Friday, November 25, 2011

Mourning with Marilyn

By now, nearly fifty years after her self-inflicted death, Marilyn Monroe is beginning to resemble Jesus Christ. As the people who knew the actual woman underneath the image, who saw her "in the flesh", are dying off, the real Marilyn is becoming more insubstantial.

As the new movie, My Week with Marilyn suggests, Marilyn was an invention of Norma Jean herself. This is not quite a revelation. Others who knew her much better than Colin Clark, upon whose diaries the script of My Week with Marilyn is based, always insisted that Marilyn was just a mask that Norma Jean could put on or take off as the spirit moved her. Billy Wilder, who evidently hated her (because of her notorious antics on and off his movie sets), claimed that she hadn't a thought in her pretty head and had no inkling of the effect she had upon men. That effect was powerful, as her many marriages, affairs, and flirtations attest. Like Rita Hayworth, however, who was another pin-up girl, the various men in her life took Marilyn to bed, but woke up beside Norma Jean, leading to confusion and frustration for all concerned.

Thanks to Andy Warhol and a ravenous and revolting popular culture, Marilyn has become a quite monstrous icon. Even serious and pseudo-serious people like Arthur Miller and Norman Mailer were captivated by her persona. However close they may have got - or indeed however much they were interested in knowing - the real woman beneath, is, by now, as unknowable as she was.

The trouble with this kind of movie is that it isn't in the least interested in who she was, either. Marilyn was perfect for film, which is in love with the surfaces of things. Marilyn was all surface. Nobody is really interested in her depths, assuming she had any. Her devoted fans across the generations, who have seen every photograph and film of her, are fascinated by potentially new angles, new perspectives of her - but only her epidermis. Images are all that survives, really, thanks to her death at the age of 36. Had she not taken a fatal dose of sleeping pills (the official cause of her death), she would've been 85 today. And I think she would be as little remembered as Jane Russell, who co-starred with her in Gentlemen Prefer Blondes.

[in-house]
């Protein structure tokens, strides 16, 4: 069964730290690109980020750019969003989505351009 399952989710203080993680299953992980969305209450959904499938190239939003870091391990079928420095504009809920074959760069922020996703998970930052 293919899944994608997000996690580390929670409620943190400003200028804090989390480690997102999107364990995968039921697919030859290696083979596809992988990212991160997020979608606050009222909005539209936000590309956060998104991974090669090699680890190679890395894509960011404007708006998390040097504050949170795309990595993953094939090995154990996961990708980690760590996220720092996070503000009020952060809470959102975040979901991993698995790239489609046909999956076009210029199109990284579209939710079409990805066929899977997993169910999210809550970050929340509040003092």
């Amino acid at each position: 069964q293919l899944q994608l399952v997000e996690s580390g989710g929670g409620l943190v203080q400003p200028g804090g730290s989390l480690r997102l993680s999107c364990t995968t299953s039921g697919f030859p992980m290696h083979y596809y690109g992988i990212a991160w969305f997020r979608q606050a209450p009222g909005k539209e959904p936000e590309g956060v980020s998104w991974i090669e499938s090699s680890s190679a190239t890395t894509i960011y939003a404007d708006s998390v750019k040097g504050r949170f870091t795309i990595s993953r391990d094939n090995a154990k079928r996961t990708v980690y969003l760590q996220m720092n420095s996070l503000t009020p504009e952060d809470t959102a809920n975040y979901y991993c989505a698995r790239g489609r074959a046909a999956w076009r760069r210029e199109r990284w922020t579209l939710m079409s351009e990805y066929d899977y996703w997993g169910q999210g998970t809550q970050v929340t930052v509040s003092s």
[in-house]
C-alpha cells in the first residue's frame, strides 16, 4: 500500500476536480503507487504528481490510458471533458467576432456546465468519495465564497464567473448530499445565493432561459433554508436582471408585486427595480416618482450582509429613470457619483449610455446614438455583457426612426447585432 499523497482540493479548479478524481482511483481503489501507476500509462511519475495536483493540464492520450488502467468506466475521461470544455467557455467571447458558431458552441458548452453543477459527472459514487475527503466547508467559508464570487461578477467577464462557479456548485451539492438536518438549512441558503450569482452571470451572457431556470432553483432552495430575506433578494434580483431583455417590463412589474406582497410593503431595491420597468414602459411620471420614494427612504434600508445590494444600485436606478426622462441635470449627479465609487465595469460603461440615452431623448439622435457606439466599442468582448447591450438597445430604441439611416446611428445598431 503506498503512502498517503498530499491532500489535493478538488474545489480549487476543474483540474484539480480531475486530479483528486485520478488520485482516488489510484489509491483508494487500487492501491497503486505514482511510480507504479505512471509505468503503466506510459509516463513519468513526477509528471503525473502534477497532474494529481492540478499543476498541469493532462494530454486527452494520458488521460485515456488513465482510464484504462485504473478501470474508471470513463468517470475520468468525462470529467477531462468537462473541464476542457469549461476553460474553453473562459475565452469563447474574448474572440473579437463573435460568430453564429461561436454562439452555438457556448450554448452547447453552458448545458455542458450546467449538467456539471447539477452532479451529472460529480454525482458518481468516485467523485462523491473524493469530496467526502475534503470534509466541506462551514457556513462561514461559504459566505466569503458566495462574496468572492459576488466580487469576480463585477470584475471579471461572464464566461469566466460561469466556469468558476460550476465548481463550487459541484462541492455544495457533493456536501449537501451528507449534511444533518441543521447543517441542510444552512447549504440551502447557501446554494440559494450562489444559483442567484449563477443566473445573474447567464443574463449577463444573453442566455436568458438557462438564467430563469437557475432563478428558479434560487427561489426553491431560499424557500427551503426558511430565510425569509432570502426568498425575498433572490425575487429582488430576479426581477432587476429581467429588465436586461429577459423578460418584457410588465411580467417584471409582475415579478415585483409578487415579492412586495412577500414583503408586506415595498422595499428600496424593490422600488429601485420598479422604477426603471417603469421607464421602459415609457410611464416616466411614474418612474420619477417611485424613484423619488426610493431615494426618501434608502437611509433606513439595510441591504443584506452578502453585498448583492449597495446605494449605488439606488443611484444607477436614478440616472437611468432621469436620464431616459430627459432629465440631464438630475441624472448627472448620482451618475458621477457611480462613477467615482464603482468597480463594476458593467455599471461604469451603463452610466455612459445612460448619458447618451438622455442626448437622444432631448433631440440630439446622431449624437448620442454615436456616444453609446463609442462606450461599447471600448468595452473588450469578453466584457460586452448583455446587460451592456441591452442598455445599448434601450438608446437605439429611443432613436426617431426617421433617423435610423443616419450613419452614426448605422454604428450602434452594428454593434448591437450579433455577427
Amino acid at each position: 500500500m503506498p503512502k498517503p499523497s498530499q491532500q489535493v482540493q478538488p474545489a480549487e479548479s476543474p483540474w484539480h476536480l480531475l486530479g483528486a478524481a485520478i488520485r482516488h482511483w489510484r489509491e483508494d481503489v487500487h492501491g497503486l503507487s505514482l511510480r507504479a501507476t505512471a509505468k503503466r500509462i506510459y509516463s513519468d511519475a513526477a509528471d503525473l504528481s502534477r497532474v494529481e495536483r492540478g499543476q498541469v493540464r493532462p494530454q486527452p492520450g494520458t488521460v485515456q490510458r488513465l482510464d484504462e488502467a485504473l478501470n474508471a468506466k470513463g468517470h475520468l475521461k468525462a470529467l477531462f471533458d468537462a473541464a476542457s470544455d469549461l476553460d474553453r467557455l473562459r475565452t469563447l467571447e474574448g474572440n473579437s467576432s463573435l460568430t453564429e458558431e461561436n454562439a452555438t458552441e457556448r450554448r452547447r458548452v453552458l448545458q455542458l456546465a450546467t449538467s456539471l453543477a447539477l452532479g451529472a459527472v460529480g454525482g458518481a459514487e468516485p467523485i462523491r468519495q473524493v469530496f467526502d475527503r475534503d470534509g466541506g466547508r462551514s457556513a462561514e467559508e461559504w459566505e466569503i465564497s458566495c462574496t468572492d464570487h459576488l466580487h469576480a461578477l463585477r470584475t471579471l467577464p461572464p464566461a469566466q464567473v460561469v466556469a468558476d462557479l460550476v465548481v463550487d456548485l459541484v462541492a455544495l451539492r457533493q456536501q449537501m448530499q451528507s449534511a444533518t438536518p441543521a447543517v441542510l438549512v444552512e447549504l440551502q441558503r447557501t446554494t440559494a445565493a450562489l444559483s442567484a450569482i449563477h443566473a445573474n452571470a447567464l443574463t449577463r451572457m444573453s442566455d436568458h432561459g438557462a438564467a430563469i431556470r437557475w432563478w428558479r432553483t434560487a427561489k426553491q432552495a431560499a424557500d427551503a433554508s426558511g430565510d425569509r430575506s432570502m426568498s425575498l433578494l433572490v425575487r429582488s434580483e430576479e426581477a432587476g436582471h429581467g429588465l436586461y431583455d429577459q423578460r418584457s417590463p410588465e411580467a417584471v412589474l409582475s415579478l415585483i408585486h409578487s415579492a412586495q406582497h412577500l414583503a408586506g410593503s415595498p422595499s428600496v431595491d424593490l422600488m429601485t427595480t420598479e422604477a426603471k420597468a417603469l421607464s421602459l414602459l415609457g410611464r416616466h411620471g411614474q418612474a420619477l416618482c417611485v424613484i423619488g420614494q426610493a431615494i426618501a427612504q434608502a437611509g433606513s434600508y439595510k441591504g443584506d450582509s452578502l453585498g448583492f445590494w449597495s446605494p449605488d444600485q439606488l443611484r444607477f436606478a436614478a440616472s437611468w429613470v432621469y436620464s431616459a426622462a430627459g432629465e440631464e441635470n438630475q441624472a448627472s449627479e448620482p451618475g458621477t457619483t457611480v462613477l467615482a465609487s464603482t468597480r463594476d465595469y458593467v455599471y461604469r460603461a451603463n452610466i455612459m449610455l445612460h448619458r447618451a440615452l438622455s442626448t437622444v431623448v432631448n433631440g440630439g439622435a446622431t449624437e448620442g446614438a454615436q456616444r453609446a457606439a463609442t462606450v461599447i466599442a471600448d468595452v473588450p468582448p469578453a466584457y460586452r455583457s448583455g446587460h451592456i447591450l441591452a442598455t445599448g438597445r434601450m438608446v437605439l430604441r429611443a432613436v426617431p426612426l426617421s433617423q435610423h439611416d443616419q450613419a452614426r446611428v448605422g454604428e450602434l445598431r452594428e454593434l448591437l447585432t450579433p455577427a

The story, which claimed to be "true" (a word, like "reality", that makes no sense any more outside inverted commas), suggests that Marilyn had an affair with a 24-year-old assistant director from the set of The Prince and the Showgirl (1957) in the middle of her honeymoon with Arthur Miller. I don't suppose that this less than flattering imputation surprises anyone, and one of the preconditions for being a sex goddess is that you should have an inexhaustible libido. Whether it's true or not, Clark is just another fantasist who slept with Marilyn. But taking an interest in such things is just another example of the tawdriness of our celebrity-slobbering, grave-robbing culture, that wants to resurrect some people just so they can screw them all over again.

When Alma Mahler left the expressionist painter Oskar Kokoschka in the lurch, he created a life-sized doll that resembled his lost love, which he took with him to the theater, dined with and - ostensibly - slept with. When I saw film clips of Michelle Williams made up to look like Marilyn for this movie, I thought of that beautiful but lifeless doll - except that Williams is a living, breathing woman and Marilyn is the beautiful simulacrum.

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